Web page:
UC Santa Barbara’s Teacher Education Program (TEP) has received a record number of applicants—270—for the upcoming 2021-22 academic year. The program has averaged 145 submitted applications across the last five years, though last year TEP saw an increase to 181.
“Our record number of applicants is an encouraging sign we can grow the workforce of teachers in California schools,” says TEP Interim Director Andrew Fedders. “In a time when the services provided by schools and teachers are recognized as more essential than ever, it is critical we take this opportunity to bring more well-prepared educators into classrooms. This influx of teachers is likely to have positive impacts across the state.”
Results from a survey following the application process discovered that that 78% say the pandemic did not impact their decision to apply. The survey also illuminated some applicant’s reasons for choosing the program, ranging from “I was attracted to the immersive and collaborative approach,” to “Working with the SB Unified School District, I have encountered many individuals who either already completed the program, or are currently in the program, and have only heard good things about UCSB’s Teacher Education Program.”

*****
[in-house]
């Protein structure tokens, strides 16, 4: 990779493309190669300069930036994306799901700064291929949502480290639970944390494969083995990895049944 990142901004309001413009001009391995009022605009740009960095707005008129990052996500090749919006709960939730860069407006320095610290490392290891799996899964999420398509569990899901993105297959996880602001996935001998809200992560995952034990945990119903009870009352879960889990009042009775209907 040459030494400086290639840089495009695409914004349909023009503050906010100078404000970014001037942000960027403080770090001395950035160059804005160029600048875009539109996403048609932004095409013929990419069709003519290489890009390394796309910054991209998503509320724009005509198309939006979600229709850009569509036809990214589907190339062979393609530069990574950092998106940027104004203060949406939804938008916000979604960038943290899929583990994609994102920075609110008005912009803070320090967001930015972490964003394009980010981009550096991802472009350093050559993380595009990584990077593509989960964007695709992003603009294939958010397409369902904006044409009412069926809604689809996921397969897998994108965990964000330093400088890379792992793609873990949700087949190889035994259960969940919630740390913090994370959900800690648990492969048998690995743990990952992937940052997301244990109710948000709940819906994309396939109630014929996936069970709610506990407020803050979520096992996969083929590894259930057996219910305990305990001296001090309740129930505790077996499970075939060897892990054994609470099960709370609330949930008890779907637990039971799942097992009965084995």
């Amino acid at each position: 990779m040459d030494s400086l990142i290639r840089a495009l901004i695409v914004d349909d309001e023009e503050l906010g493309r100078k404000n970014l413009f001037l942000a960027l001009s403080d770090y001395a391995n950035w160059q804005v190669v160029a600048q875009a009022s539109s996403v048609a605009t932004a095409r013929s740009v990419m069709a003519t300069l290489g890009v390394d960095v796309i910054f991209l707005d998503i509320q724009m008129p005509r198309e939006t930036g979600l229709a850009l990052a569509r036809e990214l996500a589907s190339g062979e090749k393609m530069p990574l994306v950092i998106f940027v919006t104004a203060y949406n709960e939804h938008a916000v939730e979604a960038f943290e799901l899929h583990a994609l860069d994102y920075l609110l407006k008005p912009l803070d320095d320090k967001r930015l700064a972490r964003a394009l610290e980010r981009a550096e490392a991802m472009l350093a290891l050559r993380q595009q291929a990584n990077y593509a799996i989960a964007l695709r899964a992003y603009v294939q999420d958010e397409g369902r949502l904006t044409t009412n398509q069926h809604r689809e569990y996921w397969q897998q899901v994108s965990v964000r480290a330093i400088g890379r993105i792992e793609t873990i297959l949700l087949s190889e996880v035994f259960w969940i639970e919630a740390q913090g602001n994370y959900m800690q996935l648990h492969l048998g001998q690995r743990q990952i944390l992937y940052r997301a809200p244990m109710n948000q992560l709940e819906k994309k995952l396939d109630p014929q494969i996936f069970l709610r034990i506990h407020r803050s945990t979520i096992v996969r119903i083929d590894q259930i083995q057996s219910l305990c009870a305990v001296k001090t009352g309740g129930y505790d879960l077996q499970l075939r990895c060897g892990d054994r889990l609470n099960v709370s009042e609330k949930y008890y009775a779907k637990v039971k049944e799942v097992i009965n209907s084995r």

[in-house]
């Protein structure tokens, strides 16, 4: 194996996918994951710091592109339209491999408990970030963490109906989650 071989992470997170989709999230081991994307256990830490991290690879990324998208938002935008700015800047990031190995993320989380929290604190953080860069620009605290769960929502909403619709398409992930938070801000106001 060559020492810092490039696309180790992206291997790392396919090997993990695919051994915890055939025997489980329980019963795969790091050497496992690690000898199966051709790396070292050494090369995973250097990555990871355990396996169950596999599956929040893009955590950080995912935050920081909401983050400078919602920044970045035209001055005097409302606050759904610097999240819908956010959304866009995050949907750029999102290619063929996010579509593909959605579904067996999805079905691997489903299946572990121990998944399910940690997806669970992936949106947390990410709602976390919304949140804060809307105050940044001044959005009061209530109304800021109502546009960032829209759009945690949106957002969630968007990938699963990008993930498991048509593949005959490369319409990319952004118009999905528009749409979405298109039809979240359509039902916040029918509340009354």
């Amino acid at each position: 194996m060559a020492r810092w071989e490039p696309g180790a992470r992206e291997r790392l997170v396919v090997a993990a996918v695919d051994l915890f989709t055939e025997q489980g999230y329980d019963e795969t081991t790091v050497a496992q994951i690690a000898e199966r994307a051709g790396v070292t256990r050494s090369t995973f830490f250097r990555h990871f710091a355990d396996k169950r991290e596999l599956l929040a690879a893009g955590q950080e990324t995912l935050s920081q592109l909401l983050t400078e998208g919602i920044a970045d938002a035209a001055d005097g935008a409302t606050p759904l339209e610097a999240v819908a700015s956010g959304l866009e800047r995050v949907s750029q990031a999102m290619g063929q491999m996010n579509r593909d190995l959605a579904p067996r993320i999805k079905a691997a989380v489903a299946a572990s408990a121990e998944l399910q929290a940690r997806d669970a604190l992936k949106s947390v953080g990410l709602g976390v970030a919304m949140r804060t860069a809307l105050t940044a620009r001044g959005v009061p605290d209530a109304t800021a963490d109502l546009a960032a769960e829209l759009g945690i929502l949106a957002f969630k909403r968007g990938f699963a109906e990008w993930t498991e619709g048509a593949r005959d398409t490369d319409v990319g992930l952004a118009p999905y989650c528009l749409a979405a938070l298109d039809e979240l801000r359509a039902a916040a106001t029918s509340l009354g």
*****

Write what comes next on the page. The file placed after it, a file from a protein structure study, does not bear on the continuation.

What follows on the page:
The Teacher Education Program (TEP)—part of the Gevirtz Graduate School of Education—is a 12-month, post-baccalaureate program. It works with one cohort of students per year, with all students beginning in June and completing the program the following June. UCSB candidates will earn a California teaching credential and have the option to concurrently earn a Master’s degree (M.Ed.) in one year. TEP offers the following credentials: Education Specialist Instruction Credential (mild to moderate support needs, extensive support needs); Multiple Subject Teaching Credential; Single Subject Teaching Credential (English, History/Social Science, Mathematics, Science, World Language/Spanish). TEP’s teacher candidates serve as professionals who value the power of education, emphasize student-driven and relationship-centric learning, represent diverse communities, and become teacher leaders who strive to improve the educational system.